Results from our "2006 Salary and State-of-Mind Survey" show annual base salaries and overall wage compensation for machine control professionals have escalated again after holding relatively steady the past few years. After a modest climb in 2005 that saw salaries rise 2.5% to a new high, the reported average earnings of controls professionals in the machine builder industry in 2006 is $76,876, a 5.5% rise over the previous year and the highest average earnings reported in the six years of our survey.
The survey also shows that, although hands-on-experience is waning, concerns about job security are declining and the overall level of job satisfaction is improving. In fact, results show the general state of mind of industry professionals to be at a level not reached since the start of the new millennium.
According to the survey, average earnings for responding machine control engineers in all sectors of the industry are more than 15% higher today than they were before the economic slowdown that occurred in the manufacturing sector after 9/11. These findings come on the heels of employment figures released last quarter by the U.S. Department of Labor that showed unemployment in the manufacturing sectors to be at 4.6%, the lowest level in five years.
SALARIES CONTINUE TO ESCALATE
Most of our respondents (66%) report being satisfied with the direction in which the industry is going, as well, and despite ongoing concerns about manufacturing and engineering services moving offshore, most respondents (54%) report feeling secure with their jobs and their companies. More than half received bonuses last year, contributing to the rise in pay.
Consistent salary increases during the past two years and a healthy optimism about where the future of manufacturing is headed are the high points of Control Design’s 2006 Salary and State-of-Mind Survey. An assessment of this year’s results shows the industry to be in a growth period again, with earnings for machine control engineers reaching new levels, but varying by specialty, age, experience and occupation.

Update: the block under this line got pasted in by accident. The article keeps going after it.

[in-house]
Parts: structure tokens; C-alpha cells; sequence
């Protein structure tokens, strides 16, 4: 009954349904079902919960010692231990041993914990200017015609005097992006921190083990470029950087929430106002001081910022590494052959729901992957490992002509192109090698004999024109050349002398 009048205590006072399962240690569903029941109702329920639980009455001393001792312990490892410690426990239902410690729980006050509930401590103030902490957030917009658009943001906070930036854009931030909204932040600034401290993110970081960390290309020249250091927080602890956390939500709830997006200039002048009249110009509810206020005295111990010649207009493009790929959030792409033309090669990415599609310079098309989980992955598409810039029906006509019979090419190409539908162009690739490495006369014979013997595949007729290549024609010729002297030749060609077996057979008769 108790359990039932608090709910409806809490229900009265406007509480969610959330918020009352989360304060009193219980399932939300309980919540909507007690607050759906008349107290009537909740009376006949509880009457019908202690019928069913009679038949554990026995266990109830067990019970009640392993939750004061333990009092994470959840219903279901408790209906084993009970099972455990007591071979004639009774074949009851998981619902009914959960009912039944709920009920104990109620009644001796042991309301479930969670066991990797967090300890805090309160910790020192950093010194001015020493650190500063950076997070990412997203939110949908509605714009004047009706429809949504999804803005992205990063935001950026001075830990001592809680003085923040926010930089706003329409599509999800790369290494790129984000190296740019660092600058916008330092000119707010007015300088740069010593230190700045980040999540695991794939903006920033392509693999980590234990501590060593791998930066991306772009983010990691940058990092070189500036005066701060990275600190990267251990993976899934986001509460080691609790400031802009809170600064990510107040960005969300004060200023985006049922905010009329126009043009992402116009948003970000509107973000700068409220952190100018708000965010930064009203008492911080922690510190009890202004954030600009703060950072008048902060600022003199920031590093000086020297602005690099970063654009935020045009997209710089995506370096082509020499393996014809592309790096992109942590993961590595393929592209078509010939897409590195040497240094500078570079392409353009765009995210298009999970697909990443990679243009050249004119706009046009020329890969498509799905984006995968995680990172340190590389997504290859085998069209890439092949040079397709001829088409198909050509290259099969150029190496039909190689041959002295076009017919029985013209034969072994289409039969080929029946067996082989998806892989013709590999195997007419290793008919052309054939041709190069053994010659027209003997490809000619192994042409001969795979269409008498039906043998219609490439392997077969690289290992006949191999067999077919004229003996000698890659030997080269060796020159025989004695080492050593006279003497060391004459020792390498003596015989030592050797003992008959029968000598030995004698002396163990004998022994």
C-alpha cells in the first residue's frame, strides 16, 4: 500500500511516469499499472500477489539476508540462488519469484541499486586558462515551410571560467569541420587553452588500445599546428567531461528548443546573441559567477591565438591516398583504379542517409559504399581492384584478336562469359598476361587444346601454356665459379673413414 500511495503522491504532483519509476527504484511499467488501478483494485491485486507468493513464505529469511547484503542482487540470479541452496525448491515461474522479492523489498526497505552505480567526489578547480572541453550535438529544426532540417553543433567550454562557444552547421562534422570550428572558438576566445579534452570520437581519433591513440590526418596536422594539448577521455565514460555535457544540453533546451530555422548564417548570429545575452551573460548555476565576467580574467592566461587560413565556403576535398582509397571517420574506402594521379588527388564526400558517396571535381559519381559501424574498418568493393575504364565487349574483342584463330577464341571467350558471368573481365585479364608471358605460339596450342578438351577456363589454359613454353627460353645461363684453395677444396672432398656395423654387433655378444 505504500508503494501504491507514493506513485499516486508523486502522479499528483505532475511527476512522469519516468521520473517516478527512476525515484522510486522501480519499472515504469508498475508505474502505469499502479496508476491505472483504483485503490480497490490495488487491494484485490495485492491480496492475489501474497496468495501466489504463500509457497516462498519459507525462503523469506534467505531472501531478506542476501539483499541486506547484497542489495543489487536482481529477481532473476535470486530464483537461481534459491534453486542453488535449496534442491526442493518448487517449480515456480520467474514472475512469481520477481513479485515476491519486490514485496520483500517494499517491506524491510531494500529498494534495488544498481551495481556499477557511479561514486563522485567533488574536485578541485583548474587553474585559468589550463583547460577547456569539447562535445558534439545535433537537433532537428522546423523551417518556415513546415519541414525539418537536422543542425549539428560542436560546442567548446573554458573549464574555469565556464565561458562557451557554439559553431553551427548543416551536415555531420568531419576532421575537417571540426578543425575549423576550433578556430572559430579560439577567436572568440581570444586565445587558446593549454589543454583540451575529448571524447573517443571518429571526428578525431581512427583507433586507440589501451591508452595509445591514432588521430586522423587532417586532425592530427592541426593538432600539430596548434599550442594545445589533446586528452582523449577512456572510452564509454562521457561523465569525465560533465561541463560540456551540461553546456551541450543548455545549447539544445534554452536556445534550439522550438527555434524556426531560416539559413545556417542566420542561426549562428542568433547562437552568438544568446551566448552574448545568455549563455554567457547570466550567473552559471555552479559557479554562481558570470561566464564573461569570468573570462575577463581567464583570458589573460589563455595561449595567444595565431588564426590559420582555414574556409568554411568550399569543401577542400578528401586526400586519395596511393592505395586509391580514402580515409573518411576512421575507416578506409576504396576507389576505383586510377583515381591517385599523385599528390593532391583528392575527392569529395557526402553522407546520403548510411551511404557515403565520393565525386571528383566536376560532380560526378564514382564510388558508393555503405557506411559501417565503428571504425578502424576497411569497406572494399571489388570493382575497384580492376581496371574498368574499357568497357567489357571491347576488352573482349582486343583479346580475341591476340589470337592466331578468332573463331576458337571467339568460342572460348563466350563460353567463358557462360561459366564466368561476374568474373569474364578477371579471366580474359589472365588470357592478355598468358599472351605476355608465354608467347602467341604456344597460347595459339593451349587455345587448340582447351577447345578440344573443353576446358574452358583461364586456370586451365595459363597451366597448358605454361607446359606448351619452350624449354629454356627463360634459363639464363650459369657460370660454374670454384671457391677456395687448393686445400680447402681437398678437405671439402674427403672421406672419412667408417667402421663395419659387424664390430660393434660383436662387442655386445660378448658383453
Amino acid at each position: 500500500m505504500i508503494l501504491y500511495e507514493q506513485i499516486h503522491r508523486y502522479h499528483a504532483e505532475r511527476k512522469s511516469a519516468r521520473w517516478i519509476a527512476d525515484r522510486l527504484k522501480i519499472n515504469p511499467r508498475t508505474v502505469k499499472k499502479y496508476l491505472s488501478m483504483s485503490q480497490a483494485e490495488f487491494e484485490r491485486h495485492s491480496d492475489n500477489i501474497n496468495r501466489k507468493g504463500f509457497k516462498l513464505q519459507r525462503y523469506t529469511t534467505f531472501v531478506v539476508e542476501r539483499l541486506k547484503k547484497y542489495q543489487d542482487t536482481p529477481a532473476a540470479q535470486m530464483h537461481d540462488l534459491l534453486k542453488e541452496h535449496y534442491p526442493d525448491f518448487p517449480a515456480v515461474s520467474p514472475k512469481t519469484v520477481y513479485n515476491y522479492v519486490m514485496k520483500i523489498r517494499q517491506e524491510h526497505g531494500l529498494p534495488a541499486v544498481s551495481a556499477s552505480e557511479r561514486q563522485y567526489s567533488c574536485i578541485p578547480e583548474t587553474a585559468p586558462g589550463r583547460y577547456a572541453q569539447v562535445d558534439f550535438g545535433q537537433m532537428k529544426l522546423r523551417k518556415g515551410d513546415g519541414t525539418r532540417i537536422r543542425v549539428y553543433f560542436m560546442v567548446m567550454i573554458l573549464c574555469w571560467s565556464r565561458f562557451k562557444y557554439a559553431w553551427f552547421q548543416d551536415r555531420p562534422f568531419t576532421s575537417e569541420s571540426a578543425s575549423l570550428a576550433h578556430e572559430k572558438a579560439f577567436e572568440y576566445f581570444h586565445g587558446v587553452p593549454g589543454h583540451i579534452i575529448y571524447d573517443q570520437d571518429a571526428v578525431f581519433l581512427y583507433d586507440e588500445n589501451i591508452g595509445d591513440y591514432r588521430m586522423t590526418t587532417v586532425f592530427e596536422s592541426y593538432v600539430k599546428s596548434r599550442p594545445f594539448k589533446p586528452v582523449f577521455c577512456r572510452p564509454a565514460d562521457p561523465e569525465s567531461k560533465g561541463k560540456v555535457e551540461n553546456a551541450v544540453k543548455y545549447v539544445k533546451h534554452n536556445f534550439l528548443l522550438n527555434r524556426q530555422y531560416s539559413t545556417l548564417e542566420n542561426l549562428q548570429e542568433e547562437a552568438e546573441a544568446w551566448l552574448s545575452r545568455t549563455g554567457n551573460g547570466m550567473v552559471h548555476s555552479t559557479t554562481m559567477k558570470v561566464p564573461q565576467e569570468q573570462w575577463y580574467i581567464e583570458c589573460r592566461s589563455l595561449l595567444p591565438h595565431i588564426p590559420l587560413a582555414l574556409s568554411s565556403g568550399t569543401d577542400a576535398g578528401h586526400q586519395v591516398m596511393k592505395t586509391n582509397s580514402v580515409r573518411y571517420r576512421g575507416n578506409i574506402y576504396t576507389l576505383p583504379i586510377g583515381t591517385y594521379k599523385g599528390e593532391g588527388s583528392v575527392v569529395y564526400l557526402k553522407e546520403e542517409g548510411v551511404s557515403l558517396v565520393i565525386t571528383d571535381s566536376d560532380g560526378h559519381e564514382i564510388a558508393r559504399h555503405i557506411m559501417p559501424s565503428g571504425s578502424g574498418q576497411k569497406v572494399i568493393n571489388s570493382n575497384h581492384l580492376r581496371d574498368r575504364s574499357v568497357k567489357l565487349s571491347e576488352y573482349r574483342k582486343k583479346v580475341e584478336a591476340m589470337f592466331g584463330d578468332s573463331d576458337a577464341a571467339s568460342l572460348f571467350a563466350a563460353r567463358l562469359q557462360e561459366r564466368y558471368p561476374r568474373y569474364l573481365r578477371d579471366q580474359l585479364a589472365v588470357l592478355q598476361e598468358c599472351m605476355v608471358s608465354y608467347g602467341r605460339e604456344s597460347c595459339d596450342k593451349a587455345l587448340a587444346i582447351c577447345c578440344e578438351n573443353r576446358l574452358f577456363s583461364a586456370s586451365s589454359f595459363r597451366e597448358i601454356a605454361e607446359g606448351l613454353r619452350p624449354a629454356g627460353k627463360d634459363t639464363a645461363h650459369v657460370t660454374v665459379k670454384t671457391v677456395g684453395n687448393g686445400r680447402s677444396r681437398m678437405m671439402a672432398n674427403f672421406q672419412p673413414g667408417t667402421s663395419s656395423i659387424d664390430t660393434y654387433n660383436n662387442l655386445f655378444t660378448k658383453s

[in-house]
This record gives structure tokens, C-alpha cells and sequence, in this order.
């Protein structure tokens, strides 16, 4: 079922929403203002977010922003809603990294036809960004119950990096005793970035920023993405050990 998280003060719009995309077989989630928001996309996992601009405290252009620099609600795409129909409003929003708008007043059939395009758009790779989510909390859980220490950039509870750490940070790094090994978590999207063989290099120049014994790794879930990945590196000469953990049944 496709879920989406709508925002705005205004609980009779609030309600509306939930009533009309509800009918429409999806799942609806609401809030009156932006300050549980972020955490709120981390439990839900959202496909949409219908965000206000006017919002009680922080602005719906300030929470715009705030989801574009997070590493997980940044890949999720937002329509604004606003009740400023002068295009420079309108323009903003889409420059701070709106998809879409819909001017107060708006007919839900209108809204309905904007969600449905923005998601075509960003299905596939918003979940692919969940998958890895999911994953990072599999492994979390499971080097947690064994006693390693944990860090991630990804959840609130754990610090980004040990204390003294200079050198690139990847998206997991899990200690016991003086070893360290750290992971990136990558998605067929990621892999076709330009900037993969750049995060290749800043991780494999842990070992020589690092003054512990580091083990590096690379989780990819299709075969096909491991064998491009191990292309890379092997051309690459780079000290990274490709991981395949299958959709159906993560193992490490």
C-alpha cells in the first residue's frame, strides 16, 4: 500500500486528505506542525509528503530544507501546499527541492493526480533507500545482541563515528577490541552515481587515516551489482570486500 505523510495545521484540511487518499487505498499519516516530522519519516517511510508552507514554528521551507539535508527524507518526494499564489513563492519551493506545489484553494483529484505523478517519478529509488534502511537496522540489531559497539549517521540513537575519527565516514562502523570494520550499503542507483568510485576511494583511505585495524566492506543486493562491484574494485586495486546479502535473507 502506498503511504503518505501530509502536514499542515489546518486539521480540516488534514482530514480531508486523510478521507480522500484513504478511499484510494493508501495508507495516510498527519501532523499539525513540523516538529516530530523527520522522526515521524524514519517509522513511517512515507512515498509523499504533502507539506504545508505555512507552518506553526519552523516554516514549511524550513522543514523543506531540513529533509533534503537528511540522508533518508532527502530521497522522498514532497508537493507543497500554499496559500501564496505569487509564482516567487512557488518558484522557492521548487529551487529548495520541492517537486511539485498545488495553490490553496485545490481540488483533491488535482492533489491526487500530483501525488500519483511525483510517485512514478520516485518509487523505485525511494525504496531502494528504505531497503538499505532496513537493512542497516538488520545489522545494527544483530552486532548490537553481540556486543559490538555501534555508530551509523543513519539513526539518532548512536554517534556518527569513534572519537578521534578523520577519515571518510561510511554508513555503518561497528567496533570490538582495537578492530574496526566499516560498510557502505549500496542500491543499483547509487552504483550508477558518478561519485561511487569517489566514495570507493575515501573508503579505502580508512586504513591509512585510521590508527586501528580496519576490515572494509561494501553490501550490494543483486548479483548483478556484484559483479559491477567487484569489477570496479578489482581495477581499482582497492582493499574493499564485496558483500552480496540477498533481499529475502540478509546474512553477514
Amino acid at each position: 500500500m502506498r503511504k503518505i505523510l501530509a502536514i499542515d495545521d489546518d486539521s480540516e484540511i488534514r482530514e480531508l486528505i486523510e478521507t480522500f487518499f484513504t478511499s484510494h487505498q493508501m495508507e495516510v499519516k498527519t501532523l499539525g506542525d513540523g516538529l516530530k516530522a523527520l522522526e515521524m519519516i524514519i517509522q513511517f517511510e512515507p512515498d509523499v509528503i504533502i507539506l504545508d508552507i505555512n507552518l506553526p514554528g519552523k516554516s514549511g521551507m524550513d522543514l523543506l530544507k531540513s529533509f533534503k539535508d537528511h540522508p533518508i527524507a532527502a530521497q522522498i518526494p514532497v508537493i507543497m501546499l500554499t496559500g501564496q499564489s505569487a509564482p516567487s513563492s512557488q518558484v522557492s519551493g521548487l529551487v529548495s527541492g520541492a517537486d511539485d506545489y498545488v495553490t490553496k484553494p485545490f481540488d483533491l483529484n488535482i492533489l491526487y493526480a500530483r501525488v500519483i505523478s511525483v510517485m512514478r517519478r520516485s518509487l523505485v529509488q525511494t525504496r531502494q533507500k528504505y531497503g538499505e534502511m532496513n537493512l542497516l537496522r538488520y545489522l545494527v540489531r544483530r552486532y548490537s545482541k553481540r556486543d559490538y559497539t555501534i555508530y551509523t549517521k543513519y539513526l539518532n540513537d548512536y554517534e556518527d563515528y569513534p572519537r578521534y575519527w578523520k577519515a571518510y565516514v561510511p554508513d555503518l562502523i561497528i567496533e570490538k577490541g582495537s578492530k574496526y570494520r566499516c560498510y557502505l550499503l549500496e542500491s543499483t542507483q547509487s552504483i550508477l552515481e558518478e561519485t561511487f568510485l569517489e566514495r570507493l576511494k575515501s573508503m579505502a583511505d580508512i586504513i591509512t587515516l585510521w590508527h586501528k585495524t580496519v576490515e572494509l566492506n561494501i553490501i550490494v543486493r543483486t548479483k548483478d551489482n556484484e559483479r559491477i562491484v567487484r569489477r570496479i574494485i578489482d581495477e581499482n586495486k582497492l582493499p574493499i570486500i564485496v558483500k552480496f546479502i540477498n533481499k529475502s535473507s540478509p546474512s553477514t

Experience and education seem to count the most when it comes to overall earnings. The largest reported wage gains were experienced by the 55 and older group (8.5%), bringing the average annual salary for that group to $85,451. Those between the ages of 46-55 reported the next largest gains (4.5%) to nearly $80,000 a year. If you’ve been around the industry for more than 10 years, your average salary is up 3.5% this year to nearly $74,000. Those entering the field, however, reported a decline in annual compensation (more than 10%), as did engineers with less than 10 years experience.
For the second straight year, the average age of the control design engineer has climbed in the 46-55 year-old bracket (33.4%) In fact, there now are as many machine control professionals in the 55-and-older group (25.1%) than in the 36-45 year-old age group. Those between the ages of 18 and 35 comprise just 13.6%.
The State of the Industry
Nearly half (48.2%) of all respondents to our survey reported their companies are outsourcing a portion of their work. However, the results also show no increase in the amount that is being outsourced from last year to this year. This could be a sign that outsourcing of manufacturing throughout the machine control industry is holding relatively stable, and our survey’s results from the past six years support this.
Still, there are worries among many respondents that outsourcing is responsible for a reduction in career opportunities. However, if you’re only catching the bad news, then you’re missing some of the good. The fact is that the industry can’t find enough machine control systems designers and integrators to hire who are experienced with the latest automation trends and technologies, such as lasers, micro-machining and nanotechnology used in machine building.
With the job market and economy on the rise again, many companies are hiring, and offering raises and promotions. More than 46% of respondents said their companies hired this year, up slightly from last year’s total. Layoffs were down, too, by nearly 25% from 2005, while hiring freezes also declined.
Experience Gets the Money
The largest increases in earnings over last year were reported by controls engineers who have worked in the industry more than 20 years. This growing sector represents 33% of the total respondents to the survey.
Nearly 90% of respondents report having some college education, and nearly 65% have obtained at the least a four-year college degree.